Bohter Yaksha Temple , Gujarat


Jakh Botera or Bohter Yaksha, literally seventy-two  mystical warriors, are a group of folk deities worshipped widely in  the Kutch district  of Gujarat, India. Legend has it that the Jakhs were probably Zoroastrian Persians  shipwrecked  on the Kutch coast and came ashore at a place, now known as Jakhau. They were described as tall and fair-complexioned with an advanced culture, their traditional number is seventy-two with at least one woman. Their origins are obscure.

A local belief  is  that  in the eighth century CE an evil local king Punvar oppressed a community called  Sanghars , who sought the aid of the newly arrived  foreigners , the Jakhs. Seventy-two Jakhs came to their rescue, entered the fort   killed the evil king. The Sanghars named this   out of respect for the saviours, called them Yakshas or Jakhs after the fair-skinned horse-riding demigod in Indian mythology , the Yaksha.    In their honour the Sanghars made images of the seventy-two horsemen, set them on a railed platform  with their faces towards the south and started annual fair dedicated to them.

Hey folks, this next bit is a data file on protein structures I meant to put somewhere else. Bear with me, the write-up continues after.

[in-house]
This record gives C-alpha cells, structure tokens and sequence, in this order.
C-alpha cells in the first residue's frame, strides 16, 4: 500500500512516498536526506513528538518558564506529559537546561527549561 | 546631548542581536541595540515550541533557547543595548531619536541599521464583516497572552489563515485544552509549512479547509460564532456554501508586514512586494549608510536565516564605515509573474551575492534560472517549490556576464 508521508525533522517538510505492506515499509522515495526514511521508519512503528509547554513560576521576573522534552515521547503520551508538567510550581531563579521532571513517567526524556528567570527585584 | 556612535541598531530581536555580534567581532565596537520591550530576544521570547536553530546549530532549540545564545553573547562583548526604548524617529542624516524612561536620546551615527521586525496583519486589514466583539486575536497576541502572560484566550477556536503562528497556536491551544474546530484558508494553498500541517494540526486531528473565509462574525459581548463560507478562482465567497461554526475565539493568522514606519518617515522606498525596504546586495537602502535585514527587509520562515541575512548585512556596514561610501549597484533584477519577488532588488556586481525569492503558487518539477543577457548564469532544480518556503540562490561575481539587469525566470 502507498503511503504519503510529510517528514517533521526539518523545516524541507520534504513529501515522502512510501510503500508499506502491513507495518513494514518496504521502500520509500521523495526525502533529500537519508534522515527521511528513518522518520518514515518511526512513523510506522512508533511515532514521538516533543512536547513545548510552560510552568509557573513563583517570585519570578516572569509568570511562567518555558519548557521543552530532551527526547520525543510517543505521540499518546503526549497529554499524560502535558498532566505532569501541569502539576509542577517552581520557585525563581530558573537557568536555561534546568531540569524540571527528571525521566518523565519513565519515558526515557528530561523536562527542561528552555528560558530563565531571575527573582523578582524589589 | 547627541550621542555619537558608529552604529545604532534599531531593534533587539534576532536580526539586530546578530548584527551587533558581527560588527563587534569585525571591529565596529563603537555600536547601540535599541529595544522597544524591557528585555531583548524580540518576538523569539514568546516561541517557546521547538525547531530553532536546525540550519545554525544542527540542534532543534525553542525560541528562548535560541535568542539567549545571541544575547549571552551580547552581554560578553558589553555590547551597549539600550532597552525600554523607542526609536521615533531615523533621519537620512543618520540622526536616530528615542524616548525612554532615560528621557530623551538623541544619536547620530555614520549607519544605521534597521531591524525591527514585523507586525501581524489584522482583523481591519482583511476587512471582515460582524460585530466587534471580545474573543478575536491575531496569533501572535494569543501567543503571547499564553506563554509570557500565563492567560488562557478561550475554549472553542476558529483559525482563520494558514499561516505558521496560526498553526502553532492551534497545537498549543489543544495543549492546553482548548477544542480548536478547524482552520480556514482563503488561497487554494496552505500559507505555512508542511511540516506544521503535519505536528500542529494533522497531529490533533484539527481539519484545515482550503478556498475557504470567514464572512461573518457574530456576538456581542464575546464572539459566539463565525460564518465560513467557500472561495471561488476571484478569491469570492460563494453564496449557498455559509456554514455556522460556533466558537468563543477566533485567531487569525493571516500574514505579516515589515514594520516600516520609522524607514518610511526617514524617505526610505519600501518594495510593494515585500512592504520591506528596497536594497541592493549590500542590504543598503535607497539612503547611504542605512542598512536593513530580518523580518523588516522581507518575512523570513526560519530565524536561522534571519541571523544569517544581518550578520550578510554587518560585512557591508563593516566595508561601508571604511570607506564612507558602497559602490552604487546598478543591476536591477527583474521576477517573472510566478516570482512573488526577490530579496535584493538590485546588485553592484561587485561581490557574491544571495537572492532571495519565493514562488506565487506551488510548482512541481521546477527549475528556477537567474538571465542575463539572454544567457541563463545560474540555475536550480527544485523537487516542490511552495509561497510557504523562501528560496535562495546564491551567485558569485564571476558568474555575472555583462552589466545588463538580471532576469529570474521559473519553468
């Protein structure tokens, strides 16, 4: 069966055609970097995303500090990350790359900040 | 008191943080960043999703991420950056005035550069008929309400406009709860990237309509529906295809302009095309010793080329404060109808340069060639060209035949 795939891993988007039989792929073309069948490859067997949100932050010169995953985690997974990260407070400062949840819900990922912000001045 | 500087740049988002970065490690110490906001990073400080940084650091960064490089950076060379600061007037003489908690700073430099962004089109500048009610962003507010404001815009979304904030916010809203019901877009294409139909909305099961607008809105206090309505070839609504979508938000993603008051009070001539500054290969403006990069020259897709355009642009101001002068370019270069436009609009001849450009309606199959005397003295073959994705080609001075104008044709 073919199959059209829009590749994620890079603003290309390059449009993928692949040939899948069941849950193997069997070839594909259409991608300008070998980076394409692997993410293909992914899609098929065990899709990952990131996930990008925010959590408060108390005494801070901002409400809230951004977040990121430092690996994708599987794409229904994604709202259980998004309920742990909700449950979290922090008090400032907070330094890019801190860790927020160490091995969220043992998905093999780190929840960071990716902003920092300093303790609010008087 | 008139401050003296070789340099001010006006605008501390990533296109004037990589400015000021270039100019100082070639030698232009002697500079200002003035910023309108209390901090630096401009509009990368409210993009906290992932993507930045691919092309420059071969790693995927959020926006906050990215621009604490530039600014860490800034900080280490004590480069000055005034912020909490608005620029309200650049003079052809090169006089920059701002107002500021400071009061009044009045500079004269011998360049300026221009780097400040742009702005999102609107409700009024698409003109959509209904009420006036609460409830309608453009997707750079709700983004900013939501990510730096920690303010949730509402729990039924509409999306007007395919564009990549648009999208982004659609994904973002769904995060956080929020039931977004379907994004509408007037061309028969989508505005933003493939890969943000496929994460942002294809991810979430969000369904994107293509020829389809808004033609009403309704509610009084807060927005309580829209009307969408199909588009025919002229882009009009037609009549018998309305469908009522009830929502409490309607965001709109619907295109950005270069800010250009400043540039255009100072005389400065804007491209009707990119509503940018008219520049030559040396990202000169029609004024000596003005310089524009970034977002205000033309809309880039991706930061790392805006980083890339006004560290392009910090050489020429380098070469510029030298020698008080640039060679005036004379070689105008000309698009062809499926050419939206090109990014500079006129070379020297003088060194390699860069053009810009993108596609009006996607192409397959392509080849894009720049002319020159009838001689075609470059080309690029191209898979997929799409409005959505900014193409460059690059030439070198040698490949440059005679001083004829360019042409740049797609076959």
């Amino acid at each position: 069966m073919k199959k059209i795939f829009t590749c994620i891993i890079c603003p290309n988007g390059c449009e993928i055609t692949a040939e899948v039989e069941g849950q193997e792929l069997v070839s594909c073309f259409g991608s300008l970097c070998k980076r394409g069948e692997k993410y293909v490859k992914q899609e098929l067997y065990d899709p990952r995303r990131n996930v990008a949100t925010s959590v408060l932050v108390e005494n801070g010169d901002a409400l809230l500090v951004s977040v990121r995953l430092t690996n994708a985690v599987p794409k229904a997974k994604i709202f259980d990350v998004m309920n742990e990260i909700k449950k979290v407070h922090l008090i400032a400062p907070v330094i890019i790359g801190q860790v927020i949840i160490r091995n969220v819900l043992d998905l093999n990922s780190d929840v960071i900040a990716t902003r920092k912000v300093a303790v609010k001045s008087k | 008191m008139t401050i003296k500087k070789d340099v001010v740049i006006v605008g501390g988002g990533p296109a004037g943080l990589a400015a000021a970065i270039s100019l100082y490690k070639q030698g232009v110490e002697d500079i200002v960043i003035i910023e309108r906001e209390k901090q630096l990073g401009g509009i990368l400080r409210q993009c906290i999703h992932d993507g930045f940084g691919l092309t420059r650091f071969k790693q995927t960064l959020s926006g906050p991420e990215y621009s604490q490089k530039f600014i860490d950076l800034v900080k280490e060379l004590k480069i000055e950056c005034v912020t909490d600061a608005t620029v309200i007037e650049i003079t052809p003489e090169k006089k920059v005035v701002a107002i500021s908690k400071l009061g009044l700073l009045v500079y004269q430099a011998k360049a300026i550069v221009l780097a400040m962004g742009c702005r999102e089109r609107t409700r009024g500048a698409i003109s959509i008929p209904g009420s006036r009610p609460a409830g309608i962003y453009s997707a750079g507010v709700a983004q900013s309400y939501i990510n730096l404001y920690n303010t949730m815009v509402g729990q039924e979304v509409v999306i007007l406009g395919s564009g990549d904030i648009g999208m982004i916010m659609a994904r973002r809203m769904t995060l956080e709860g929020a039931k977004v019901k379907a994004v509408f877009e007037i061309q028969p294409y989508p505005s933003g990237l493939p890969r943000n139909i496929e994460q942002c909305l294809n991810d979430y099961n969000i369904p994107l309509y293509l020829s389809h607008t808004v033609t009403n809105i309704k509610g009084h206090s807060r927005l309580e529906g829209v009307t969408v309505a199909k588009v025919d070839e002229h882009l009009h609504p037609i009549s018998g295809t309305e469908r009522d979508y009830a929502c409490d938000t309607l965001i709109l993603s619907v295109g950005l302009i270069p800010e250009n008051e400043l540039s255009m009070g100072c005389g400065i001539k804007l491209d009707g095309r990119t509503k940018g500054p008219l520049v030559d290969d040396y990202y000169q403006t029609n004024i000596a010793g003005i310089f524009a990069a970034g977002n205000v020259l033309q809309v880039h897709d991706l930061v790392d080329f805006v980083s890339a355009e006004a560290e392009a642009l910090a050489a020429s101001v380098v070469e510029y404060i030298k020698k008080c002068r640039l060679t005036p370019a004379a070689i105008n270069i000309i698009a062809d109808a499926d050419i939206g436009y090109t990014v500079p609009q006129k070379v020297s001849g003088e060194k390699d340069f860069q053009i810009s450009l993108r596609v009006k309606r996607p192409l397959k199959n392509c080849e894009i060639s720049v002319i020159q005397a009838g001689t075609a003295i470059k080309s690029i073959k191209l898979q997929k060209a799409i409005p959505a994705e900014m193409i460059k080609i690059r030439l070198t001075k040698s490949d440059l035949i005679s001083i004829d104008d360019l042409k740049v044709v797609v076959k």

Prints : Available as Giclee print on finest quality paper or  canvas. International shipment

Sizes available: 8 x 12″(203 x 305 mm); 12 x 16″(305 x 410mm); 18 x 24″(457 x 610 mm); 24 x 32″ (610 x 813mm)

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